Spurlock Takes on Branded Content

'Super Size Me' creator discusses latest film project

“Super Size Me” may have triggered interest among marketers in Morgan Spurlock’s latest film—“Pom Wonderful Presents: The Greatest Movie Ever Sold”—but it also scared plenty away. In fact, nearly 600 companies spurned Spurlock’s offer to make them sponsors in exchange for financing the film.

Twenty-two brands did sign on, however, including Hyatt, JetBlue, Mini Cooper and Pom, which paid $1 million to be title sponsor. In all, the 40-year-old first-person filmmaker will take in $1.5 million, provided he meets certain box office, sales and media impression goals. His one regret? That he didn’t include provisions to get paid more if he exceeded the goals.

Sipping coffee and wearing a navy blue version of the logo-laden suits he dons to promote the film—which opens April 22—Spurlock sat down with senior editor Andrew McMains to discuss his meta-journey through the world of branded entertainment.

ADWEEK: The specter of “Super Size Me” seemed to put fear in the eyes of many people you interviewed.

SPURLOCK: “Super Size Me” is what got us in the room in a lot of places, what got call-backs and maybe more out of like for fear of not calling back (what could happen). Then, once we would get into the room, that was also the same thing that turned people off of not wanting to do it.

Kind of like my job. Everyone is always thinking, “What’s his angle?”

One was the angle and I think two, was control, because ultimately we wanted to retain control of the film. And that’s a scary thing for a lot of people to let go of.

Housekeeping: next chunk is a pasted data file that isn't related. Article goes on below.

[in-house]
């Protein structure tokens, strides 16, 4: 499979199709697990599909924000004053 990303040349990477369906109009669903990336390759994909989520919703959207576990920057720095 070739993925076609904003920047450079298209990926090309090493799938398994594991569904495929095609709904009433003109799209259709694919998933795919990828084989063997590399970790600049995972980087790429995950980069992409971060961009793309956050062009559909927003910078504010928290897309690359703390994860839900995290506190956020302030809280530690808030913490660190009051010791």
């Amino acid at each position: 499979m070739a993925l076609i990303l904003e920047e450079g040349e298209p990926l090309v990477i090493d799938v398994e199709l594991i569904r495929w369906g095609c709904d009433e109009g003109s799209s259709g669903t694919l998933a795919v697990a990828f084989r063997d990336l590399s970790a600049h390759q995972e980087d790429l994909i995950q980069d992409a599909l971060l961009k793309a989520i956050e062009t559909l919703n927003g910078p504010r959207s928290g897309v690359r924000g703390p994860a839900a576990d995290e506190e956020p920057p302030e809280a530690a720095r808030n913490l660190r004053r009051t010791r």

You had agreements with the sponsors but were you tempted to push it a little bit because it might make for interesting friction?

We wanted to push it up to the edge in a couple of places. In my Hyatt contract, I couldn’t have an illegal firearm in the building, but I could have a legal firearm. So, I was trying to get a gun sponsor, so I can have like “the greatest rifle.” I wanted to be cleaning my legal firearm in my hotel—which was legal in my contract—but we couldn’t get a company to be the greatest rifle you’ll ever own.

What was your impression of branded entertainment going in?

Most of the branded content I’ve seen has been so completely blatant and in your face. It feels so retro and not forward thinking in a lot of ways. It feels like we’re trying to do the same thing we’ve done in the past, rather than try to do something different.

Is that mostly on TV?

It’s mostly TV, because I don’t think there have been a ton of branded entertainment films. Mountain Dew made a ski movie.

Did that impression change the more you learned? 

The more you talk to people who work in writers’ rooms and in Hollywood, (you realize that) the influence that brands start to have over the creative process is problematic in a lot of ways. It takes away from what ultimately should be a creative endeavor. It turns into a commercial.

David Lynch refers to product placement as “total fucking bullshit.”

Yeah, the way that most of it’s done is terrible. In the middle of a shot, somebody goes, “Yes, I agree.” Zoom in on someone drinking diet soda can.

He objects to it on principal. He doesn’t want their money; he doesn’t want their product.